A Wall Street Veteran Is Revving Up Peru’s Economy

BloombergInvestors craving some Latin American exposure would do well to train their eyes on Peru. The Lima Stock Exchange’s main index is up 9 percent following the June election of Pedro Pablo Kuczynski, a Wall Street veteran and former finance minister, as president. Less than three months into his term, Mr Kuczynski has persuaded the opposition-controlled Parliament to back his economic platform, travelled to China to drum up interest in a $70 billion portfolio of infrastructure projects, and pulled off Peru’s biggest-ever sale of local currency bonds in the global market. “Consumer and business confidence is just flying, and that should help drive some growth, particularly in investment,” says Jaime Reusche, an analyst at Moody’s Investors Service.

Economists forecast 4.1 percent growth in 2017, the fastest among major Latin American economies. And Mr Kuczynski wants to rev that up to 5 percent a year by 2018 through a combination of more robust private and public infrastructure investment, a lower value-added tax, and tax incentives and bank credits for small businesses—part of a bid to shrink the shadow economy. The administration also is seeking to remove bureaucratic obstacles that have held up work on airports, gas pipelines, and roads. “You could have positive surprises next year if the government is successful in disentangling existing infrastructure projects, bringing forth new ones, and further boosting consumer confidence,” says Christian Laub, chief executive officer of Lima-based investment bank Credicorp Capital. …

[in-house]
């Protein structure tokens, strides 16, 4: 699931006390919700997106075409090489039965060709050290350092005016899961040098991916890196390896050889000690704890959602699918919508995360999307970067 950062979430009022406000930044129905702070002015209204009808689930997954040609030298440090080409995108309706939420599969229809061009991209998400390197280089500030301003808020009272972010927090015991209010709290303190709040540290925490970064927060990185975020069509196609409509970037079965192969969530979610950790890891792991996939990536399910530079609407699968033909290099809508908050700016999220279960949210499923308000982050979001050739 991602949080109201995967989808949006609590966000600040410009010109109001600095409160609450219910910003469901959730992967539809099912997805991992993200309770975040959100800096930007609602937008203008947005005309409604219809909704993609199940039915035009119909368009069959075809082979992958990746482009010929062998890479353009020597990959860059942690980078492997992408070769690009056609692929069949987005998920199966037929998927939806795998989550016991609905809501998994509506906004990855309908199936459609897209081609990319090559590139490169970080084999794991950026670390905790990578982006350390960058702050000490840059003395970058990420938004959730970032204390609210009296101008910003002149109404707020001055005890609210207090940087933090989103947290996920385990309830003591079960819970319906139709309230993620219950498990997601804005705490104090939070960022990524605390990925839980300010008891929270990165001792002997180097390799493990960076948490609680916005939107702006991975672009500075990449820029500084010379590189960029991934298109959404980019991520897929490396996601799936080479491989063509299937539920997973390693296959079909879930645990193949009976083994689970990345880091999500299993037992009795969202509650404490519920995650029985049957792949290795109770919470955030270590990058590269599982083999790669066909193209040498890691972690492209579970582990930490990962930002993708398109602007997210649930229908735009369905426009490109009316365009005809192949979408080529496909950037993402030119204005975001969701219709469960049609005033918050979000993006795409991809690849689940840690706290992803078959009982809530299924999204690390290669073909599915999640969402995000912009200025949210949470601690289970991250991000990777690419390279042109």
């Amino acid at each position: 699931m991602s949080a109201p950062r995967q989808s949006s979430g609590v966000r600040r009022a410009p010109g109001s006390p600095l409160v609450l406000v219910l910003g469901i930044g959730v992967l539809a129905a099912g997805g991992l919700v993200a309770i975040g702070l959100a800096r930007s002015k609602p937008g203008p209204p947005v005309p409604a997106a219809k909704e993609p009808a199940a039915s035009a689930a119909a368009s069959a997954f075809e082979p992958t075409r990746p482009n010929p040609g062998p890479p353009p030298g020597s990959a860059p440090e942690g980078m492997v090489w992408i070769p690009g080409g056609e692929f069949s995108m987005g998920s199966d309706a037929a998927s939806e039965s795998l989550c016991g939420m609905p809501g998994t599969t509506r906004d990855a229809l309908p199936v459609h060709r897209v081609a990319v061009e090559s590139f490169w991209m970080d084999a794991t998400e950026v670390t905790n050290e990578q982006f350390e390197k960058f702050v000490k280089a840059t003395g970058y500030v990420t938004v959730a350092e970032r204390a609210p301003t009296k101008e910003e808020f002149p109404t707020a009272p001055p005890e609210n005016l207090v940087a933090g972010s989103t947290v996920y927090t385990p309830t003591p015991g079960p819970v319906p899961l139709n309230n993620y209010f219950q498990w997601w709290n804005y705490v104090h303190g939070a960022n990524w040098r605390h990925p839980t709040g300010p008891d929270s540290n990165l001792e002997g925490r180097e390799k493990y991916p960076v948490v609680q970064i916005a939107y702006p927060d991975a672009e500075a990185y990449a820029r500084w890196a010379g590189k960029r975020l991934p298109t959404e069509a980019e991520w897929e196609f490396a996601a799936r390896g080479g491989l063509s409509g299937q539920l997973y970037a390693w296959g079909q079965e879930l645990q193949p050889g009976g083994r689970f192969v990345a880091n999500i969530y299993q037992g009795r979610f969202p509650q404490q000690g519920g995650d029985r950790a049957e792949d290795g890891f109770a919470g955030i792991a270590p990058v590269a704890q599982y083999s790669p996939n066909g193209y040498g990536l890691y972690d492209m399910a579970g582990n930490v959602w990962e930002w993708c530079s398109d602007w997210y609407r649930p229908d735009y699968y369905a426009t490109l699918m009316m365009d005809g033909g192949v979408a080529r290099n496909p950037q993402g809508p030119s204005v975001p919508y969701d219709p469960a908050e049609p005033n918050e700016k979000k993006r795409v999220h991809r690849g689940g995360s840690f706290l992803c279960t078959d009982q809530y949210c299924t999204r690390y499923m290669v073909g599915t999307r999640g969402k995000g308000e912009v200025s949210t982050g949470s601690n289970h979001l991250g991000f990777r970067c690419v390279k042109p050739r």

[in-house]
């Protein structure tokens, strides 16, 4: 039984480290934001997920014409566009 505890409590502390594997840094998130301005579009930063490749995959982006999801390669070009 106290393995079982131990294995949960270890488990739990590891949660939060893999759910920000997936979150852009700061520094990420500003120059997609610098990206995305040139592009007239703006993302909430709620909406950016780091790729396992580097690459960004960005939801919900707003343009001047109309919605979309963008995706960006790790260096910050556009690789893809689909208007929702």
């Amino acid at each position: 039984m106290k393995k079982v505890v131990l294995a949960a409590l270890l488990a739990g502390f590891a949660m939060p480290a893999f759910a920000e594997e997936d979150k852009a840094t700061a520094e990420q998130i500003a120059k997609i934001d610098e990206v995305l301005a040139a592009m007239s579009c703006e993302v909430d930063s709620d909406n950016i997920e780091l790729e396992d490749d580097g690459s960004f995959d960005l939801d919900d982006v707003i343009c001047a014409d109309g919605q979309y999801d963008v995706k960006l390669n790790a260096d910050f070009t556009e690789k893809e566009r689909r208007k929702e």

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During the last several decades, the United States has invested billions of dollars in trying to help the governments of Latin America and the Caribbean deliver better lives for their citizens. This has meant helping them increase internal security by combating the illicit growing and trafficking in narcotics and the activities of terrorist groups, as well as helping them to shore up their democratic and free market institutions.

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